A.V. Club - 06/12/2013
"1972?s JOE KIDD is nonetheless a lean, reasonably satisfying slice of Clint Eastwood outlaw badassery."
Description by OLDIES.com:
Joe Kidd, which concerns a land war in New Mexico at the turn of the century, marks Clint Eastwood at the top of his form as a western hero. Filmed in 1971, the classic backdrop of the High Sierras, the top-notch acting skills of Robert Duvall and the rugged Eastwood as a "hired gun" who takes action based on his own particular sense of justice. And like a very classic western, it has gunfights, conflicts and a slam-bang finale which has a locomotive being driven through a saloon where the bad guys are hiding.
Clint Eastwood stars as the title character in this low-key, moderately politicized variation of his spaghetti Westerns. In New Mexico in the late 1890s, the fiery Louis Chama (John Saxon) leads a group of Mexican-American peasants in a fight for their land after the evidence of their ownership has been destroyed in a questionable courthouse fire. The wealthy Frank Harlan (Robert Duvall), who also lays claim to the disputed land, has decided to bypass the legal system and hires a group of killers to take care of Chama. Kidd, who initially rejects Harlan's offer to join his hunting party, changes his mind when he finds that Chama has stolen some of his horses and brutalized one of his ranch hands. However, after seeing Harlan randomly pick off some Mexicans and becoming interested in Helen Sanchez (Stella Garcia), Kidd begins to think twice about his current employer. After he frees a group of hostages who are about to be mowed down by Harlan and his men, he takes off into the hills with Chama. Given the participants, JOE KIDD should have been much better, as it is somewhat hamstrung by an Elmore Leonard script that seems bored with its characters. That said, Duvall and Eastwood are excellent, as is Bruce Surtees' camerawork.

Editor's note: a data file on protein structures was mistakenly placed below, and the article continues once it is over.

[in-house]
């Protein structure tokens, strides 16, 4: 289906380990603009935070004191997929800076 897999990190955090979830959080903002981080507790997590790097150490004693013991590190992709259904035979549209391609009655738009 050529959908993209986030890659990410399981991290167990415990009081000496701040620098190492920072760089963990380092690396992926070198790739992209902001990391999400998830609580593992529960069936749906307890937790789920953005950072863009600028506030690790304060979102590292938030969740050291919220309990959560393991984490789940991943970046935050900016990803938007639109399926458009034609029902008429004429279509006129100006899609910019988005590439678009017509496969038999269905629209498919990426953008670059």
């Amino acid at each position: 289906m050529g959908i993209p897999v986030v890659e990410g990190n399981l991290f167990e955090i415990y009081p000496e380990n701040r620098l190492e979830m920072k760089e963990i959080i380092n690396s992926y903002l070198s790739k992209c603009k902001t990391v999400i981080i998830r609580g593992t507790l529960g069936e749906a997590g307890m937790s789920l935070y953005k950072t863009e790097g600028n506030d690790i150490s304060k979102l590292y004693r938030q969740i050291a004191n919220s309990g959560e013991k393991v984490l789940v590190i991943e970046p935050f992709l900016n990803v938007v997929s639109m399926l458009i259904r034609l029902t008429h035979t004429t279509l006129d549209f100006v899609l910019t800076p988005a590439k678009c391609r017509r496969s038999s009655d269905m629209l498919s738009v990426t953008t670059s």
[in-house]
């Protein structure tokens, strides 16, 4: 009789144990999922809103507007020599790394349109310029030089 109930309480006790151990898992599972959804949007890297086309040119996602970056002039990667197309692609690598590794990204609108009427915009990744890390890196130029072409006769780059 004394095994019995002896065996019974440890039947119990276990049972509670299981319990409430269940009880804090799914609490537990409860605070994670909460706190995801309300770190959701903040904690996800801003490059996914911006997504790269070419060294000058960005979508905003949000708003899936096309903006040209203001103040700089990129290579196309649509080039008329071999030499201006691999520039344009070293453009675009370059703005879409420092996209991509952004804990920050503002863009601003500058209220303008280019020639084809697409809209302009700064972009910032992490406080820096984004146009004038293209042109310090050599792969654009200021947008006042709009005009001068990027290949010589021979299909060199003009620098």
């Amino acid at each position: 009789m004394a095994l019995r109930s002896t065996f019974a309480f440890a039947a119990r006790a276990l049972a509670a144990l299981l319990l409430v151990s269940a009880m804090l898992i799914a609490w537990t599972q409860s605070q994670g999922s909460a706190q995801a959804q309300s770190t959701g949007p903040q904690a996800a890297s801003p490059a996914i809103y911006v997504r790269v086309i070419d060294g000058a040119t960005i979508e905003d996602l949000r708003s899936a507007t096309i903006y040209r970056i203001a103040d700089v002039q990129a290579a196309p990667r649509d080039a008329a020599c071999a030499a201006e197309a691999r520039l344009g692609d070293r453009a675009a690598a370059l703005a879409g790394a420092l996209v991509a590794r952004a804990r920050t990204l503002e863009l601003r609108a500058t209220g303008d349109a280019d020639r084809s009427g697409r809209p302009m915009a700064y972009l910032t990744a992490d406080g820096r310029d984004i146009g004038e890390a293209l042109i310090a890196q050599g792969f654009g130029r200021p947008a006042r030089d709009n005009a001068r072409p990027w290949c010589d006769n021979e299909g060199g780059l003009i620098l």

When a violent struggle ensues between a group of Mexican-American peasants and a corrupt landowner who wants to dispossess them of their property, Joe Kidd, who himself owns a small plot of land, is drawn into the battle as the landowner hires him to kill the leader of the uprising. Kidd soon realizes the immorality of his mission, however, and he switches his allegiance to the other side. Now it's the landowner who's going to have to watch out....
Theatrical Release |
Shooting locations: High Sierras in California, and Old Tucson, Arizona.
Eastwood crony Gregory Walcott, who plays the sheriff, is one of the most ubiquitous character actors of the last three decades of the 20th century, appearing in films as diverse as PLAN NINE FROM OUTER SPACE and CHINATOWN.